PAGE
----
26. 26.

    Tsutsui H, Kinugawa S, Matsushima S (2011) Oxidative stress and heart failure. Am J Physiol Heart Circ Physiol 301:H2181–H2190

    CAS  Article  Google Scholar 

  27. 27.

    Vasan RS, Beiser A, D'Agostino RB, Levy D, Selhub J, Jacques PF, Rosenberg IH, Wilson PW (2003) Plasma homocysteine and risk for congestive heart failure in adults without prior myocardial infarction. JAMA 289:1251–1257

    CAS  Article  Google Scholar 

  28. 28.

    Vivekananthan DP, Penn MS, Sapp SK, Hsu A, Topol EJ (2003) Use of antioxidant vitamins for the prevention of cardiovascular disease: meta-analysis of randomised trials. Lancet 361:2017–2023

    CAS  Article  Google Scholar 

  29. 29.

    Wang X, Cui L, Joseph J, Jiang B, Pimental D, Handy DE, Liao R, Loscalzo J (2012) Homocysteine induces cardiomyocyte dysfunction and apoptosis through p38 MAPK-mediated increase in oxidant stress. J Mol Cell Cardiol 52:753–760

    CAS  Article  Google Scholar 

  30. 30.

    Wei H, Liang F, Meng G, Nie Z, Zhou R, Cheng W, Wu X, Feng Y, Wang Y (2016) Redox/methylation mediated abnormal DNA methylation as regulators of ambient fine particulate matter-induced neurodevelopment related impairment in human neuronal cells. Sci Rep 6:33402

    CAS  Article  Google Scholar 

  31. 31.

    Xiao Y, Zhang Y, Wang M, Li X, Su D, Qiu J, Li D, Yang Y, Xia M, Ling W (2013) Plasma S-adenosylhomocysteine is associated with the risk of cardiovascular events in patients undergoing coronary angiography: a cohort study. Am J Clin Nutr 98:1162–1169

    CAS  Article  Google Scholar 

  32. 32.

    Yi P, Melnyk S, Pogribna M, Pogribny IP, Hine RJ, James SJ (2000) Increase in plasma homocysteine associated with parallel increases in plasma S-adenosylhomocysteine and lymphocyte DNA hypomethylation. J Biol Chem 275:29318–29323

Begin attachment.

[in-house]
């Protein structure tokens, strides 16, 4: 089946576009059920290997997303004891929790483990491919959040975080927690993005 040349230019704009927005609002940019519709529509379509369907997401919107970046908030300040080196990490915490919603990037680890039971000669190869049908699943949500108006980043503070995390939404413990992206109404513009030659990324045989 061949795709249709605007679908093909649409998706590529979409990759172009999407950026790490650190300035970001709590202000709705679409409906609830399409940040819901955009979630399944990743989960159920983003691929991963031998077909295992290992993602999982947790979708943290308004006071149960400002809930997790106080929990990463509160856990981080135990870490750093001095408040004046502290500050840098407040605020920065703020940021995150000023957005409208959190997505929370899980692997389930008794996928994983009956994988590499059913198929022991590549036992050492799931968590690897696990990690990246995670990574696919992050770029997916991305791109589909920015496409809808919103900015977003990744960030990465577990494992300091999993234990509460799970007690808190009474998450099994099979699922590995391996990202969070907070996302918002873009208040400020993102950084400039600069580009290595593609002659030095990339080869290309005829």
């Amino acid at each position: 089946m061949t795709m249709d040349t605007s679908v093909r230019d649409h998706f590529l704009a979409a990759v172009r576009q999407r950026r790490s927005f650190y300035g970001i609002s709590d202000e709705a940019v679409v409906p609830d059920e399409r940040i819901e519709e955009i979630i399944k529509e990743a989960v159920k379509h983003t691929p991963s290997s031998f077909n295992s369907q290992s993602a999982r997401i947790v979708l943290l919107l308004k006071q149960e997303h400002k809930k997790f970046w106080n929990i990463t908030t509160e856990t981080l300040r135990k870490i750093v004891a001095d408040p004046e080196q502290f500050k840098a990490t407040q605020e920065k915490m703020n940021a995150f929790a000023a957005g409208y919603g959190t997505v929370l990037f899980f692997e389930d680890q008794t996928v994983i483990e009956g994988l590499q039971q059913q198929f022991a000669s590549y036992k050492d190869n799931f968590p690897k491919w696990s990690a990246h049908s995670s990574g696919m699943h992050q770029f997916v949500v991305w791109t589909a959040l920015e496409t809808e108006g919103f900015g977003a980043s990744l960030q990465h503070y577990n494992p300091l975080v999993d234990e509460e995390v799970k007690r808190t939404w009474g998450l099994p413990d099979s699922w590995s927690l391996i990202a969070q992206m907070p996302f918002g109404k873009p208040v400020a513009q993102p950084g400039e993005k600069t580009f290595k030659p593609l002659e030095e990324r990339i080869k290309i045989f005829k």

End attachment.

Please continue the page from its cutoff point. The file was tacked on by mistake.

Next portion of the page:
CAS  Article  Google Scholar 

Download references

Acknowledgements

The authors gratefully acknowledge the EXACT-HF study investigators, coordinators, and patients for their time and effort on behalf of the clinical trial. We also thank the staff of the core biomarker laboratory at the University of Vermont, under the direction of Russel Tracy PhD, for their handling of clinical specimens. The authors would also like to acknowledge the Metabolomics Shared Resource at Georgetown University (Washington, DC, USA) that is partially supported by NIH/NCI/CCSG grant P30-CA051008.

Funding

This work was supported by grants from the National Institutes of Health: NHLBI coordinating center: U10HL084904; and regional clinical center: U10HL110337

Author information

Affiliations

Authors

Contributions

Drs. Joseph and Givertz secured funding, devised and oversaw the project, interpreted data, and wrote and revised the manuscript. Ms. Giczewska and Dr. Alhanti analyzed the data, wrote the “Methods” section of the manuscript, and reviewed the manuscript. Dr. Cheema supervised the methylation marker analysis, interpreted results, and provided comments on the manuscript. Drs. Handy, Mann, and Loscalzo provided input on the interpretation of data and provided comments on the manuscript.

Corresponding author

Correspondence to Jacob Joseph.

Ethics declarations

Ethics approval and consent to participate

This is a sub-study utilizing data and blood samples collected as part of the primary study. No additional data or blood collection was performed as part of this study. This sub-study was approved by Institutional Review Boards of Brigham and Women’s Hospital and Duke University Medical Center. Informed consent was obtained from participants as part of the main study EXACT-HF.

Competing interests

The authors declare no competing interests.

Additional information

Publisher’s note

Springer Nature remains neutral with regard to jurisdictional claims in published maps and institutional affiliations.

Key Points:

• Redox balance and methylation reactions are linked through the methionine-homocysteine cycle.

• The body’s methylation potential varies widely among individuals with heart failure.

• Methylation potential is altered by anti-oxidant therapy.

• These findings may explain the neutral results of clinical trials of anti-oxidant therapy.

Supplementary Information

ESM 1

(DOCX 13 kb)

Rights and permissions

Reprints and Permissions

About this article

Verify currency and authenticity via CrossMark

Cite this article

Joseph, J., Giczewska, A., Alhanti, B. et al. Associations of methyl donor and methylation inhibitor levels during anti-oxidant therapy in heart failure. J Physiol Biochem (2021). https://doi.org/10.1007/s13105-021-00797-x

Download citation

Keywords

  • Methylation
  • Redox balance
  • Anti-oxidant therapy
  • Heart failure